AUSTIN (KXAN)) — Texas Attorney General Ken Paxton announced an investigation Friday to “uncover whether ‘gender transitioning’ procedures were unlawfully performed on minor children” at Dell Children’s Medical Center in Austin.
“It is now alarmingly common for fringe activists to use their positions in medicine and health care to force experimental, life-altering procedures onto children,” Paxton said in a press release, “Across the country, there are doctors and health care professionals who appear willing to sacrifice the long-term health of American children, all in service to the increasingly dangerous fad of ‘transgender’ extremism. It is deeply disturbing, and there is no place for it in Texas. Along these lines, there have been a number of recent reports about potentially illegal activity at Dell Children’s Medical Center, and this investigation aims to uncover the truth.”
KXAN reached out to the Office of the Attorney General for further information about these reports.
The hospital responded in a post on Twitter, saying that the hospital takes Paxton’s allegations seriously and that it prohibits surgery and hormone therapy for the treatment of gender dysphoria in minors.
“We are conducting a thorough review of this situation,” the statement reads, “To the extent that care provided at our clinic may have been inconsistent with our organization’s position on this important issue, we intend to take appropriate action.”
KXAN has also reached out to Ascension Seton, who runs Dell Children’s Medical Center, with questions.
In the released “Request to Examine” paperwork from the Attorney General’s Office, the agency requests policy documents, providers to whom the hospital refers patients and hospital communications.
The full Request to Examine paperwork can be read below:
The request does not use the term “gender transitioning procedures.” It does ask the hospital for information about “gender-affirming care,” defining it as “any treatment, including any ranging from surgery to speech therapy, which supports a person in their gender transition.” Beyond that definition, it does not specify any treatments.
The provided documents are due by June 4, and will then be examined by the agency to determine if any laws were broken. Currently, gender-affirming care for minors is legal in Texas.
Paxton’s fixation on LGBTQ+ Texans
This is not the first time that Paxton has gone after LGBTQ+ Texas residents.
In 2021, Paxton announced a similar investigation into pharmaceutical companies that produce puberty-blocking medications, with no criminal case against those companies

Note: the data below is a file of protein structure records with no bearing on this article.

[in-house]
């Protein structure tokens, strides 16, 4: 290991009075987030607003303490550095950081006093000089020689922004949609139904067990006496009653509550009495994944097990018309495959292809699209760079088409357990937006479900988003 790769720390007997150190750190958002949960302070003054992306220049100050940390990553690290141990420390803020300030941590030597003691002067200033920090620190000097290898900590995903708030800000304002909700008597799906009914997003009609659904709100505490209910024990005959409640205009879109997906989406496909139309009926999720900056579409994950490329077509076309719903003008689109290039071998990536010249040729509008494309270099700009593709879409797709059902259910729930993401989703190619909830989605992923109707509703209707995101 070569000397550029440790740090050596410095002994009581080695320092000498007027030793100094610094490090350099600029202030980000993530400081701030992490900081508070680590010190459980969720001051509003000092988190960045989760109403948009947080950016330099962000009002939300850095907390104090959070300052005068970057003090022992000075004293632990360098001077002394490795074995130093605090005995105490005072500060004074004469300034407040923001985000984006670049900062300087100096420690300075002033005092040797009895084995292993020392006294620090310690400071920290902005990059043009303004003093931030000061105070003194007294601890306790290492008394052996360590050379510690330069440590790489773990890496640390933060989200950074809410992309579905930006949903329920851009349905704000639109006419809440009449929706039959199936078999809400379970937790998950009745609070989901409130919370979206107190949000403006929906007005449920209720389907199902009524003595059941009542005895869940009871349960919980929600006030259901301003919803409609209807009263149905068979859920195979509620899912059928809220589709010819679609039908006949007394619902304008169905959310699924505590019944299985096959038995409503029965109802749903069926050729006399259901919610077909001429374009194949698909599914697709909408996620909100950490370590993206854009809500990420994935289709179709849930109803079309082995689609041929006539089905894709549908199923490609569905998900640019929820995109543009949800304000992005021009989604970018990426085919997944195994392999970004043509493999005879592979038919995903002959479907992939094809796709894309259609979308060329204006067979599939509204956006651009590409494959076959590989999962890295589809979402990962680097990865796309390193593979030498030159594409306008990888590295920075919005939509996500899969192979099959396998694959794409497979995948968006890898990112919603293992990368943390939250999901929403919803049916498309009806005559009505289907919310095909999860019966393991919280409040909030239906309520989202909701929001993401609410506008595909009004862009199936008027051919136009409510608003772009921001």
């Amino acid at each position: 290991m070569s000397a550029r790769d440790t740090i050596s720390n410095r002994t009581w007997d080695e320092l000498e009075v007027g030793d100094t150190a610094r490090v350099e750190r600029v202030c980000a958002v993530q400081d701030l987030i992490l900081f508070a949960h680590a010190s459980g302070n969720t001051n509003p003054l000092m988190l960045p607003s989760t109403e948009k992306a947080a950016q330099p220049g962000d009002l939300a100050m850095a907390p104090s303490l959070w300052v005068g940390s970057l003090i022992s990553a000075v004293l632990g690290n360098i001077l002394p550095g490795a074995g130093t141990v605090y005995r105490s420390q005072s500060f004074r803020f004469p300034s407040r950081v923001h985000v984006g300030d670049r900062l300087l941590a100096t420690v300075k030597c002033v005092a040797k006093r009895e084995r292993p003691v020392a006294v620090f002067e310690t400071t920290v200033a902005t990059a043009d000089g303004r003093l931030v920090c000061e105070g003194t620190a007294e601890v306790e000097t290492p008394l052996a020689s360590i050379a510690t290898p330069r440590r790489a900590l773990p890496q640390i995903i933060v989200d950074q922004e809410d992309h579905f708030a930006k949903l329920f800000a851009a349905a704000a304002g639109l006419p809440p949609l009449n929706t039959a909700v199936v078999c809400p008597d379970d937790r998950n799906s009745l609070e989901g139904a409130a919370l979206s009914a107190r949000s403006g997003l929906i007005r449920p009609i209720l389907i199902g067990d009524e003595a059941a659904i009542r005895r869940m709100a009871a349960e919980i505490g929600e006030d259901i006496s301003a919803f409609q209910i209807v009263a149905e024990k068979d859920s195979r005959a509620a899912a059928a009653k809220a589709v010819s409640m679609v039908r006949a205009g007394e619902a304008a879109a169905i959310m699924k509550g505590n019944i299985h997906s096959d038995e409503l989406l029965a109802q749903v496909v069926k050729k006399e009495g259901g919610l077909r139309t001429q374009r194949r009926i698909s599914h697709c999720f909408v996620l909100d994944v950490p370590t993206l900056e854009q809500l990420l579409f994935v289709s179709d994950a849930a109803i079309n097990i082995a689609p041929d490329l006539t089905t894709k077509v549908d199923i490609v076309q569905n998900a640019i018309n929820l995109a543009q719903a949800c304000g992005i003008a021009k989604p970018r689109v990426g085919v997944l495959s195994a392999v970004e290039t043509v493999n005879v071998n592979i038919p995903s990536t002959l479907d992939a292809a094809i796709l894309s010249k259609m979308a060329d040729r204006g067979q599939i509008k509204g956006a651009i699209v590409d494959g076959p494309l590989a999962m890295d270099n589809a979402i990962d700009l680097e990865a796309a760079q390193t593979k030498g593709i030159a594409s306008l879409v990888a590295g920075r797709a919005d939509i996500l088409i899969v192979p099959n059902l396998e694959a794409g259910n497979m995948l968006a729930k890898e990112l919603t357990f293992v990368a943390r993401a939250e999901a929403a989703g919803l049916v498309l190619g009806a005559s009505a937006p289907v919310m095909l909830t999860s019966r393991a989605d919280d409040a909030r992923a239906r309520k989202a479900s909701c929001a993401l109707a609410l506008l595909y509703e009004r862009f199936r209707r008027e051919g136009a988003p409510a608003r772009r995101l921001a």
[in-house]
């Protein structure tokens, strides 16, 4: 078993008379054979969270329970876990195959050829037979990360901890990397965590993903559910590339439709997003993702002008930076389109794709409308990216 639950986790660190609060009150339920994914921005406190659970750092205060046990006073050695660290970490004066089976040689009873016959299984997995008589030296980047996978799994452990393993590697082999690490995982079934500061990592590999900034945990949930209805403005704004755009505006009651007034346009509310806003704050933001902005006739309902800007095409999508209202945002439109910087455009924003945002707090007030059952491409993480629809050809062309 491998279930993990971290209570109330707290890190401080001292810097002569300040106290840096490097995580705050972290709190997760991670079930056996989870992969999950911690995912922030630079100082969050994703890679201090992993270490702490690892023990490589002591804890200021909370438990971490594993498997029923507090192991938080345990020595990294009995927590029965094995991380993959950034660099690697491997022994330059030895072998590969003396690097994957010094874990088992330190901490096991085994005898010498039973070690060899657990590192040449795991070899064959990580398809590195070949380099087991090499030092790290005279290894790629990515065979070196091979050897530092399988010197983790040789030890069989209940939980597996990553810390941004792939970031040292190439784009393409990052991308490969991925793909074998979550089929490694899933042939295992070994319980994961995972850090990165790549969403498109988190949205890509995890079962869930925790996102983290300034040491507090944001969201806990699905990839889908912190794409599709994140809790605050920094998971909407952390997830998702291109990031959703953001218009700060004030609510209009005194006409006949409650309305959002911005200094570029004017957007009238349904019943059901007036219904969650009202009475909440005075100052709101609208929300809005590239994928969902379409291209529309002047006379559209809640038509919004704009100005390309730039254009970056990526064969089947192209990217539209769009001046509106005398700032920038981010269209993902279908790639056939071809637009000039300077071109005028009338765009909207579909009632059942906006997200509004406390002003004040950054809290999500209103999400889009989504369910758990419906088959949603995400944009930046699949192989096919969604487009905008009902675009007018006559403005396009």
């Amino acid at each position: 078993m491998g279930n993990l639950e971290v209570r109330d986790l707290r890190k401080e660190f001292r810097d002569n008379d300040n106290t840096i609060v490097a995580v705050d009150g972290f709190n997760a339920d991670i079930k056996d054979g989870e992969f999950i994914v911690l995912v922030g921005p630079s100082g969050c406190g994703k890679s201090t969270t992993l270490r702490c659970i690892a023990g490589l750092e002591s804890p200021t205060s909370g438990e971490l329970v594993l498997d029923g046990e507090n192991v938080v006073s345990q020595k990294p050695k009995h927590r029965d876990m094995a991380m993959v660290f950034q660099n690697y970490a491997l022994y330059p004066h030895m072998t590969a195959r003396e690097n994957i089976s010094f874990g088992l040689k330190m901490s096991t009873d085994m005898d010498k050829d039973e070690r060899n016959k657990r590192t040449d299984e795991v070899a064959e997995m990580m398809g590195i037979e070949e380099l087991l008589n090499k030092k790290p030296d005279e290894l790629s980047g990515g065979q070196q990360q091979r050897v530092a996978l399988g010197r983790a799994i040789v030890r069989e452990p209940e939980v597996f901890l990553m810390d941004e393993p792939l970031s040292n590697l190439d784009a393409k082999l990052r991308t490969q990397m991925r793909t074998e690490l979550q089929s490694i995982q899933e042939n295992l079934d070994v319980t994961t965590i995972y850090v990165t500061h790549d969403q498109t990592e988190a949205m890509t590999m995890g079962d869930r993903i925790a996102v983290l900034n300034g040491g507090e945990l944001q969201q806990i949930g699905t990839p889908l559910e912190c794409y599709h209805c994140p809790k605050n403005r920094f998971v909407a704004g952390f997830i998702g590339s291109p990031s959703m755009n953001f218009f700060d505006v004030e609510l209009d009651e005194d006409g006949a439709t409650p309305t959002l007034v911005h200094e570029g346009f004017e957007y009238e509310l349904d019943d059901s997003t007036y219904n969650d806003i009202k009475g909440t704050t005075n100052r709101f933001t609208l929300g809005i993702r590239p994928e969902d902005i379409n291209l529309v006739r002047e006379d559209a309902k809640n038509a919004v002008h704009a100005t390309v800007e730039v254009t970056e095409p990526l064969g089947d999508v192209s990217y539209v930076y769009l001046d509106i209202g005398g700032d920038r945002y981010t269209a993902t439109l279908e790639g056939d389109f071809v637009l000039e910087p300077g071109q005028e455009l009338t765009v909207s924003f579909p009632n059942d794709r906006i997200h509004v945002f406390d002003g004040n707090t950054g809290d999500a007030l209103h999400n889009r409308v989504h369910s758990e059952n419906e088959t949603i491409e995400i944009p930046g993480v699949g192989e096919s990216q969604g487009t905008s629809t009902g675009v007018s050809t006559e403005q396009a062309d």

In February 2022, Paxton released a memo calling gender transition “child abuse.” This led to Texas Governor Greg Abbott directing the Department of Health and Human Services to investigate a handful of Texas families.
Initial investigations by DFPS agents returned positive reviews of the families. Despite this, DFPS leadership continued the investigations. All of these investigations have since been closed, resulting in no criminal charges against the parents of transgender children, but it did drive them out of Texas.
It also resulted in a wave of resignations from the agency, some of whom testified that Abbott’s directive was a reason.
Paxton also stated that he wanted Texas to help defend Llano County against a lawsuit, which had previously banned books from county libraries. Some of these works included LGBTQ+ memoirs. A federal judge ruled in favor of the plaintiffs and ordered Llano County to return the books to shelves.
After the SCOTUS decision in Dobbs v. Jackson Women’s Health Organization, Paxton said in a June 2022 interview with NewsNation’s Leland Vittert that he would “have to see” if a 1973 ban on same-sex intercourse could be defended in a challenge of SCOTUS’s decision in Lawrence v. Texas.
“I don’t know, I’d have to take a look at it,” Paxton said. “This is all new territory for us. I’d have to see how the legislation was laid out and whether we could defend it. If it’s constitutional, we’re going defend it.”
For LGBTQ mental health support, call the Trevor Project’s 24/7 toll-free support line at 866-488-7386. You can also reach a trained crisis counselor through the National Suicide Prevention Lifeline by calling 800-273-8255 or texting 741741.